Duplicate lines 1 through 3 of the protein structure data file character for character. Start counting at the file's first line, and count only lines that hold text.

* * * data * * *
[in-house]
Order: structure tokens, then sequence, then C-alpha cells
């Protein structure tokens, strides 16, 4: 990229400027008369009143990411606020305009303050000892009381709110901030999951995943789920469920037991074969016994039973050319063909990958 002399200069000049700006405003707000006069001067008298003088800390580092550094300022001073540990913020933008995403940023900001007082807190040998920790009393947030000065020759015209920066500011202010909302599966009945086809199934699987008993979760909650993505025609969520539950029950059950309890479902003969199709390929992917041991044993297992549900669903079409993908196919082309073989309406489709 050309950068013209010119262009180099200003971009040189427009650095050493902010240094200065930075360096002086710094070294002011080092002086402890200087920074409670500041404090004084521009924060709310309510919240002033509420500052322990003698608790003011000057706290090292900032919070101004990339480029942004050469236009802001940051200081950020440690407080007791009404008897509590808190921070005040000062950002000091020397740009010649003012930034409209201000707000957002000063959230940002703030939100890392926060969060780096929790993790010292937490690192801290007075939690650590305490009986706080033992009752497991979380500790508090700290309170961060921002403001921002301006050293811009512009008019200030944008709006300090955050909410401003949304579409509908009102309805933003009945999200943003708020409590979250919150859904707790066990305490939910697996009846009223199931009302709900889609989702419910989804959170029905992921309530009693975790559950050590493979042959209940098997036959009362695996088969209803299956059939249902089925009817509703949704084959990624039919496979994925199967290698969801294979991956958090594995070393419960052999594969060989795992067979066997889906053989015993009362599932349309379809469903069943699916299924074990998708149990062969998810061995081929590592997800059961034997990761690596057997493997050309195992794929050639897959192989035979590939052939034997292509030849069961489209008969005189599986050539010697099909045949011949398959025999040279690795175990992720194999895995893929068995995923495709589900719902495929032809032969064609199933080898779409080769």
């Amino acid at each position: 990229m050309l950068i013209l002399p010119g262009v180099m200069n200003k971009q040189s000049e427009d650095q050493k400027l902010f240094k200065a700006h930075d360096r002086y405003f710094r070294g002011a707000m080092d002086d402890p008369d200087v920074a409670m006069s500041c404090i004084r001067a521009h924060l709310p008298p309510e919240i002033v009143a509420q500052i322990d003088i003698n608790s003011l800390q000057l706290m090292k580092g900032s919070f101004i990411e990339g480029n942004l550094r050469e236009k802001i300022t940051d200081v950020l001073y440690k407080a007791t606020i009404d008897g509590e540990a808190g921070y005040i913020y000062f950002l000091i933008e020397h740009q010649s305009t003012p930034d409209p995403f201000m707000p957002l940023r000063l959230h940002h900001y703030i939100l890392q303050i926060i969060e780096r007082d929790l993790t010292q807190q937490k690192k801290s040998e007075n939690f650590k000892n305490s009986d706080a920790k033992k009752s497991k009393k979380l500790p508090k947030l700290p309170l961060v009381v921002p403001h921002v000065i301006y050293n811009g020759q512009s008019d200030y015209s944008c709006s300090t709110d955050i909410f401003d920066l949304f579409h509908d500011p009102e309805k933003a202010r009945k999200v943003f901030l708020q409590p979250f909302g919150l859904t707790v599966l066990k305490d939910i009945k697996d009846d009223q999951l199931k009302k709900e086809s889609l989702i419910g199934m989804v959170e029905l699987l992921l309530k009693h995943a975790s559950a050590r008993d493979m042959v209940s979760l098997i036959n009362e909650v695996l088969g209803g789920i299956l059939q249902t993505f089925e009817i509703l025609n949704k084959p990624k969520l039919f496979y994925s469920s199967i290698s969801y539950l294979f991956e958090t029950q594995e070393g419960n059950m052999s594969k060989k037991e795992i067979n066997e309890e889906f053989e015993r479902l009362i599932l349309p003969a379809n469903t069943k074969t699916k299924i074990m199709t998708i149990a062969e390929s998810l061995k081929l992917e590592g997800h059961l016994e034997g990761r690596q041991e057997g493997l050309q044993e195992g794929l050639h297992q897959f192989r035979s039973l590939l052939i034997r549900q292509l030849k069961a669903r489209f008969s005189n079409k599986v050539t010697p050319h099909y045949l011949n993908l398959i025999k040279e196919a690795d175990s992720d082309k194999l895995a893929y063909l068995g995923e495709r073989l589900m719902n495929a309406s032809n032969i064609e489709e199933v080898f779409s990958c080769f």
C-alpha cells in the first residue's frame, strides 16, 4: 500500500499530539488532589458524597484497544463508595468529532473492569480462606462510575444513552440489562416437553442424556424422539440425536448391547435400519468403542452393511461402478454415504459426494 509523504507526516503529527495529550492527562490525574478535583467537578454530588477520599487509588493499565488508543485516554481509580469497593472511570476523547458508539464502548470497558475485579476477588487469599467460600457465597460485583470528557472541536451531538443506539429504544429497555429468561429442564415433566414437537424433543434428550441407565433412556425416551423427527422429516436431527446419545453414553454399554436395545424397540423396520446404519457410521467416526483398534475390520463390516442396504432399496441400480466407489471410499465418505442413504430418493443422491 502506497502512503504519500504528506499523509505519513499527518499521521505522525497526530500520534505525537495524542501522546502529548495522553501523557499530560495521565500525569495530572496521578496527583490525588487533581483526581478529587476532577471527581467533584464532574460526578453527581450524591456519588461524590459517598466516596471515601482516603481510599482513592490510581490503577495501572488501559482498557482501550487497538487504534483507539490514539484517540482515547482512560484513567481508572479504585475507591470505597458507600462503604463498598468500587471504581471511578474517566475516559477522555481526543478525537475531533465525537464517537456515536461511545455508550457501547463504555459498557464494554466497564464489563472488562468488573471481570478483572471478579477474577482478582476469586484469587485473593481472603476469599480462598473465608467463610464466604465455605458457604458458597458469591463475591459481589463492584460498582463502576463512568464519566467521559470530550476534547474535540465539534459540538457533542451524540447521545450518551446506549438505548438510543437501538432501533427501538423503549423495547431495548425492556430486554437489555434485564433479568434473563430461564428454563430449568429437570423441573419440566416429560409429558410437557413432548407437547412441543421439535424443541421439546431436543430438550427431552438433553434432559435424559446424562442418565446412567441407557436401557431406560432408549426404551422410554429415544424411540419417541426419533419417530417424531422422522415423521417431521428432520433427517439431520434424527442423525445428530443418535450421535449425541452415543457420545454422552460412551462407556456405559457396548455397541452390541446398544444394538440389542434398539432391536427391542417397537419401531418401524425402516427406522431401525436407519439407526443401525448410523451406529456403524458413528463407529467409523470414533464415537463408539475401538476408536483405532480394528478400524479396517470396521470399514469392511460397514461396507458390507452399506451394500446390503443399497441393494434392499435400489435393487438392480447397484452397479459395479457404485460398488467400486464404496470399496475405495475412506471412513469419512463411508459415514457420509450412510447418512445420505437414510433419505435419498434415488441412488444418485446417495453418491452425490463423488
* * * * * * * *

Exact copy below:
[in-house]
Order: structure tokens, then sequence, then C-alpha cells
């Protein structure tokens, strides 16, 4: 990229400027008369009143990411606020305009303050000892009381709110901030999951995943789920469920037991074969016994039973050319063909990958 002399200069000049700006405003707000006069001067008298003088800390580092550094300022001073540990913020933008995403940023900001007082807190040998920790009393947030000065020759015209920066500011202010909302599966009945086809199934699987008993979760909650993505025609969520539950029950059950309890479902003969199709390929992917041991044993297992549900669903079409993908196919082309073989309406489709 050309950068013209010119262009180099200003971009040189427009650095050493902010240094200065930075360096002086710094070294002011080092002086402890200087920074409670500041404090004084521009924060709310309510919240002033509420500052322990003698608790003011000057706290090292900032919070101004990339480029942004050469236009802001940051200081950020440690407080007791009404008897509590808190921070005040000062950002000091020397740009010649003012930034409209201000707000957002000063959230940002703030939100890392926060969060780096929790993790010292937490690192801290007075939690650590305490009986706080033992009752497991979380500790508090700290309170961060921002403001921002301006050293811009512009008019200030944008709006300090955050909410401003949304579409509908009102309805933003009945999200943003708020409590979250919150859904707790066990305490939910697996009846009223199931009302709900889609989702419910989804959170029905992921309530009693975790559950050590493979042959209940098997036959009362695996088969209803299956059939249902089925009817509703949704084959990624039919496979994925199967290698969801294979991956958090594995070393419960052999594969060989795992067979066997889906053989015993009362599932349309379809469903069943699916299924074990998708149990062969998810061995081929590592997800059961034997990761690596057997493997050309195992794929050639897959192989035979590939052939034997292509030849069961489209008969005189599986050539010697099909045949011949398959025999040279690795175990992720194999895995893929068995995923495709589900719902495929032809032969064609199933080898779409080769």